STARKVILLE — Frank Williams began collecting artifacts for what is now a presidential library when he was 11.

That was decades before he took the bench as Chief Justice of the Rhode Island Supreme Court, served as president of the Ulysses S. Grant Association or became founding chair of The Lincoln Forum.

Over the course of his life, he amassed nearly 30,000 Lincoln artifacts — the first an abridged Lincoln biography he bought for 25 cents with his lunch money.

On Thursday, he gave it all to the Mitchell Memorial Library at Mississippi State University, which houses the Ulysses S. Grant Presidential Library, donating what was considered the largest privately owned Abraham Lincoln collection in America. “[It’s like] you’ve given away 30,000 children,” Williams said after the dedication. “But I’m good with it. I had some, I think, remorse at the beginning once the decision was made. But once I realized just what a good use will come of this collection, it was easy.”

The Mitchell Memorial Library at MSU has been home to the Ulysses S. Grant Collection since 2008, storing photos, letters, books and memorabilia associated with Grant. In 2012, that wing received designation from the National Archives and Records Administration classifying it as a presidential library. It serves as one of six presidential libraries to be housed at a university, and one of 15 presidential libraries across the United States.

Williams’ Lincolniana Collection advances the library, making it a, “truly national center for the study of the American Civil War,” MSU President Mark Keenum said.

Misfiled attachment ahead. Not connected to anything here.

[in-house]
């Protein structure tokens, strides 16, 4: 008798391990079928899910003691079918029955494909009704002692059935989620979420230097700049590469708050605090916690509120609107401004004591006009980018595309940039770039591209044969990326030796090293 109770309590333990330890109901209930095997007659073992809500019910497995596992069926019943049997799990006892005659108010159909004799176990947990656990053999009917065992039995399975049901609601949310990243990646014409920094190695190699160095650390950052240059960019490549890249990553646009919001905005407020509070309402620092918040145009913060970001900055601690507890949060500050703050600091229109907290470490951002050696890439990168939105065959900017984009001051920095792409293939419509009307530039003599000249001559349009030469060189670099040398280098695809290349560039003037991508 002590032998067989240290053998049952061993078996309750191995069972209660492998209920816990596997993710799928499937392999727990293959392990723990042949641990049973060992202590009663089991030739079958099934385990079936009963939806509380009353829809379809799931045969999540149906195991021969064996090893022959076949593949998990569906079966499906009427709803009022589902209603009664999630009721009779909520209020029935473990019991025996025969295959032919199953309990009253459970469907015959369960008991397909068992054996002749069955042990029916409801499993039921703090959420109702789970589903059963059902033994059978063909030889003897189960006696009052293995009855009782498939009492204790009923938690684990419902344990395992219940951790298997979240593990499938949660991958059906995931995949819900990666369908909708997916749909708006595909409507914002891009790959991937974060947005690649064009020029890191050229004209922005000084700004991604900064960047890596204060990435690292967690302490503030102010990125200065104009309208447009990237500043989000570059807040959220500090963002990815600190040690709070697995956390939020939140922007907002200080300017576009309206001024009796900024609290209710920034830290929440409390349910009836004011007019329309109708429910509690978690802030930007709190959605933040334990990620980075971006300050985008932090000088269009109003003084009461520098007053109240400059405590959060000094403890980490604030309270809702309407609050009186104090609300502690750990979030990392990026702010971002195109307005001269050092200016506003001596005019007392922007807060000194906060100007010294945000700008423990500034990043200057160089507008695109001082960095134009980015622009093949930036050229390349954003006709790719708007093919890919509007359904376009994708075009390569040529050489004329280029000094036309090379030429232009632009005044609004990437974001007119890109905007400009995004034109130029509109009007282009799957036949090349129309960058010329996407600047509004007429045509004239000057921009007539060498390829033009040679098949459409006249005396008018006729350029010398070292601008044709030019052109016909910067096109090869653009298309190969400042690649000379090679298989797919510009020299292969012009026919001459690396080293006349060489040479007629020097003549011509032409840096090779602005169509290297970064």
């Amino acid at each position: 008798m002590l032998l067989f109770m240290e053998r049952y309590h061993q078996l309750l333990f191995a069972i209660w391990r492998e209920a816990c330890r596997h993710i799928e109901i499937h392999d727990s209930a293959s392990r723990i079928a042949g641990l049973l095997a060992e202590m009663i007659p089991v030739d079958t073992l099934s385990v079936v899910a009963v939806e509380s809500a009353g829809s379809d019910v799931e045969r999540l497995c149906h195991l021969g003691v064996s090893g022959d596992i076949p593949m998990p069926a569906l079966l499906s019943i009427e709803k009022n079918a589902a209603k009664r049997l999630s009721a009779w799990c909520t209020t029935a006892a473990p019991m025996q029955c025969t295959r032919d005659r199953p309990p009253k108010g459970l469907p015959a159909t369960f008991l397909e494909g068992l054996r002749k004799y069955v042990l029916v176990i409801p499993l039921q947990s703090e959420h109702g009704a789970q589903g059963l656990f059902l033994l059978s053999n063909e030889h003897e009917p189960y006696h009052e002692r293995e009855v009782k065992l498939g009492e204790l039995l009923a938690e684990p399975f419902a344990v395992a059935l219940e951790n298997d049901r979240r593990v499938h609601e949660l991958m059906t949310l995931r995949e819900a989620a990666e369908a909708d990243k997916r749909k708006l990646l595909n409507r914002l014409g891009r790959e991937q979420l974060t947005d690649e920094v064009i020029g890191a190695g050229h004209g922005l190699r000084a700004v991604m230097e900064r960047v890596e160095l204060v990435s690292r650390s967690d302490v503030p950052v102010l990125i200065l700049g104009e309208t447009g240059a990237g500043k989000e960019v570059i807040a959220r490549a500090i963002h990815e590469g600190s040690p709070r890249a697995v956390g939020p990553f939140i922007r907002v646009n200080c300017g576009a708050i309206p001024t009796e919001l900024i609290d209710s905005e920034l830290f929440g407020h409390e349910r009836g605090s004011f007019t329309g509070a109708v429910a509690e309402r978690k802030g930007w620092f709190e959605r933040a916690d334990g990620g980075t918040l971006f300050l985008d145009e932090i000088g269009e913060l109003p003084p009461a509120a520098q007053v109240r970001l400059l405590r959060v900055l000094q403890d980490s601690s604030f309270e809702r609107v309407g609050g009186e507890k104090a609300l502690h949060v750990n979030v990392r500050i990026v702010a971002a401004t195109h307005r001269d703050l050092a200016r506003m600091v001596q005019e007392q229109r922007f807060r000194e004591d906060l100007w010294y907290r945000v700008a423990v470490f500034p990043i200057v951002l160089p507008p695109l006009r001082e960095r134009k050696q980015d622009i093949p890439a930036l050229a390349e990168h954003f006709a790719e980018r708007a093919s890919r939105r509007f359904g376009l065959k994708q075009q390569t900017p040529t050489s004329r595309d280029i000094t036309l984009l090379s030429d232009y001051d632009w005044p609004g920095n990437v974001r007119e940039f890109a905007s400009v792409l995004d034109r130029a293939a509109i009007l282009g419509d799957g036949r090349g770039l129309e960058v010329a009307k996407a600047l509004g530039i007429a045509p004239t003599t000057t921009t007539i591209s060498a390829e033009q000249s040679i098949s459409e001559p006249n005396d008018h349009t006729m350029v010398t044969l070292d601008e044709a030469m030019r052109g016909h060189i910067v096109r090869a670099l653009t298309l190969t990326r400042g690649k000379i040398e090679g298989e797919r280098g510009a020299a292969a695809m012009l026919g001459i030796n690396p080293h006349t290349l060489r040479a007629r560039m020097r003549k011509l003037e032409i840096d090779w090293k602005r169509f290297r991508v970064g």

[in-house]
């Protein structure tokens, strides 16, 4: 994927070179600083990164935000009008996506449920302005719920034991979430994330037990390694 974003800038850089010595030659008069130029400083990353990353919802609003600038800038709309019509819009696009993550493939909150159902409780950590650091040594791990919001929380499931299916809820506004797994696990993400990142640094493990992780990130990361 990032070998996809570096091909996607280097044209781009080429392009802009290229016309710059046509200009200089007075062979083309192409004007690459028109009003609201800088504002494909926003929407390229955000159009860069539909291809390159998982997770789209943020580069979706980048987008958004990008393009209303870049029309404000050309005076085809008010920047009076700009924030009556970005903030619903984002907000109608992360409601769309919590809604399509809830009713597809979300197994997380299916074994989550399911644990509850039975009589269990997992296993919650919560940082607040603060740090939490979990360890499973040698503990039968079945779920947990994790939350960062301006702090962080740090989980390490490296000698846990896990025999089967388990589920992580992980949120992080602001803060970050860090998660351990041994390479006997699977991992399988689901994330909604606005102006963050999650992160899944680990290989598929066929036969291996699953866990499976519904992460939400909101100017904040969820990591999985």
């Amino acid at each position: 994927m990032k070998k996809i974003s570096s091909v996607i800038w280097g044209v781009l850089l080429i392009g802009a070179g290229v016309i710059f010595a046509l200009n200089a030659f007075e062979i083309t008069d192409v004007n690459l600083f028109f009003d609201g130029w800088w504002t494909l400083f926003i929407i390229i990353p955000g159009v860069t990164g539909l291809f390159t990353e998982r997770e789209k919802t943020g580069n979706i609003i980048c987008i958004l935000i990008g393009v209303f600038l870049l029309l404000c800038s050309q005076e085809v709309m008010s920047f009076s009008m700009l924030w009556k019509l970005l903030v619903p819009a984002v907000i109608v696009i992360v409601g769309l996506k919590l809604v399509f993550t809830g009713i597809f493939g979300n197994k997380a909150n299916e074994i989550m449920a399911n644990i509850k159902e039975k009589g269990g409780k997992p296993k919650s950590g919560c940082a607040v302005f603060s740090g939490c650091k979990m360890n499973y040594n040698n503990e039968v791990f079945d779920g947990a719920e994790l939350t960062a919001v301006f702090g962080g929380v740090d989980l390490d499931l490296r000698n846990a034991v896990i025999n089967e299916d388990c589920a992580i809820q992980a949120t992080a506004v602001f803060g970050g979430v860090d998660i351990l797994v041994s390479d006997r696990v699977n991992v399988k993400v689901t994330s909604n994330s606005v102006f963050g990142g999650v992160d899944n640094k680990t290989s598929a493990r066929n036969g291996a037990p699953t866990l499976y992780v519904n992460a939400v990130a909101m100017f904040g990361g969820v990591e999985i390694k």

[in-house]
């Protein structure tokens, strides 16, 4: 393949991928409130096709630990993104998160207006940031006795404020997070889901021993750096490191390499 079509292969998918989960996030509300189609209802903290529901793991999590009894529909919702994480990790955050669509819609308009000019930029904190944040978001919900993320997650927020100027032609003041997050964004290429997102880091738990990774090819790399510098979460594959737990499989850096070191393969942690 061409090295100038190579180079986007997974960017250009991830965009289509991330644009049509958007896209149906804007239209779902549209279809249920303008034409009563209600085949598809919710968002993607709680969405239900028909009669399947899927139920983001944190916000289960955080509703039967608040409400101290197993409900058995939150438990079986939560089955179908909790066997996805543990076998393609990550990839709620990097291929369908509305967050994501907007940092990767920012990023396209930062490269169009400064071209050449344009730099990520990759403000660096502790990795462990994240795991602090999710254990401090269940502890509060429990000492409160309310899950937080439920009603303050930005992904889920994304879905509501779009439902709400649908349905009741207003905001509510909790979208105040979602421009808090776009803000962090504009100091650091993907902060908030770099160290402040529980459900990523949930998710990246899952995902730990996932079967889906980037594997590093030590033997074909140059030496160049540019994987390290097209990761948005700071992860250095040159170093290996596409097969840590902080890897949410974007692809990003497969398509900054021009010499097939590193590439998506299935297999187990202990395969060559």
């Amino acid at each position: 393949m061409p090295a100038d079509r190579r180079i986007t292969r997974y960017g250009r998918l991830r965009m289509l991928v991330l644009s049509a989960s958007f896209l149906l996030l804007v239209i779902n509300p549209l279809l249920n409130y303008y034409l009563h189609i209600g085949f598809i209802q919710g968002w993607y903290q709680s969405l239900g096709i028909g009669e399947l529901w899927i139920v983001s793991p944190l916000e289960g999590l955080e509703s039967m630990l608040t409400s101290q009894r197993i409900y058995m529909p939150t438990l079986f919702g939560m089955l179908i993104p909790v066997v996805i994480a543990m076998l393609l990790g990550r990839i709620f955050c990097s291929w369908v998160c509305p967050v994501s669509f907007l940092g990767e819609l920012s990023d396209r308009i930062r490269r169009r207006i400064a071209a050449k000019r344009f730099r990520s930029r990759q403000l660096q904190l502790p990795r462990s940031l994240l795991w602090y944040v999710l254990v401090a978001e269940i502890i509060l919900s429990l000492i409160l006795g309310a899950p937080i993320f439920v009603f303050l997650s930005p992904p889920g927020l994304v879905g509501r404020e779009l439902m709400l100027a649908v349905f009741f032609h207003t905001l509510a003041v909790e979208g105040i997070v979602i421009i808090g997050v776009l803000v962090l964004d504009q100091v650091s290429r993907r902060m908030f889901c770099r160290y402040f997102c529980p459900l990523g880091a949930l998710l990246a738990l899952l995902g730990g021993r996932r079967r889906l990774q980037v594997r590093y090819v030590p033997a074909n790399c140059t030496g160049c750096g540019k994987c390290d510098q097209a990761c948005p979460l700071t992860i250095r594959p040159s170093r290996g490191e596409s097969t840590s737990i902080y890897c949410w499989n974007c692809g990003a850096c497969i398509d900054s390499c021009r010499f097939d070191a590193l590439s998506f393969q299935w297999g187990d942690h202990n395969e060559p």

Keenum has referred to the library as something that can be a beacon of reconciliation during a time ripe with turmoil.  

“Through the landmark academic collections, I would submit that perhaps no other university in the nation is doing more to bring substantive, academic balance to the study of the conditions that led up to the Civil War. … Our university offers a unique opportunity for the study of the Civil War, not on a Northern perspective or a Southern perspective, but from a truly American perspective,” Keenum said.

Thursday’s event also marked the unveiling of a new, interactive space for the presidential library featuring artifacts, life-sized statues and touchable screens.

The 21,000-square-foot addition to Mitchell Memorial Library was funded by a $10 million allocation from the state Legislature — a move whose irony did not go unnoticed.

“Never could we have imagined a day when the state of Mississippi would pay $10 million to bring U.S. Grant to Mississippi,” Gov. Phil Bryant said at the Thursday event. “This exhibit here today of President Lincoln and President Grant will go so far along the road of reconciliation, so that the rest of the world might look to Starkville, Mississippi, as the place where it continues,” Bryant went on to say.

Ultimately, Williams said, this is what he hopes will come from leaving his 33,000 children in the trust of a deep South university.

“I hope it’s used, as with the Grant collection, to help in the end heal the divisions between members of our culture,” he said.

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Kelsey Davis Betz is from Mobile, Ala., and currently lives in Cleveland, where she worked as a Mississippi Delta-based reporter covering education and intersecting issues. Kelsey has a dual degree in journalism and Spanish from Auburn University and worked as an editorial intern at Texas Monthly and a courts reporter at the Montgomery Advertiser. She is a 2018 Educating Children in Mississippi Fellow at the Hechinger Report and is a co-founder of the Mississippi Delta Public Newsroom.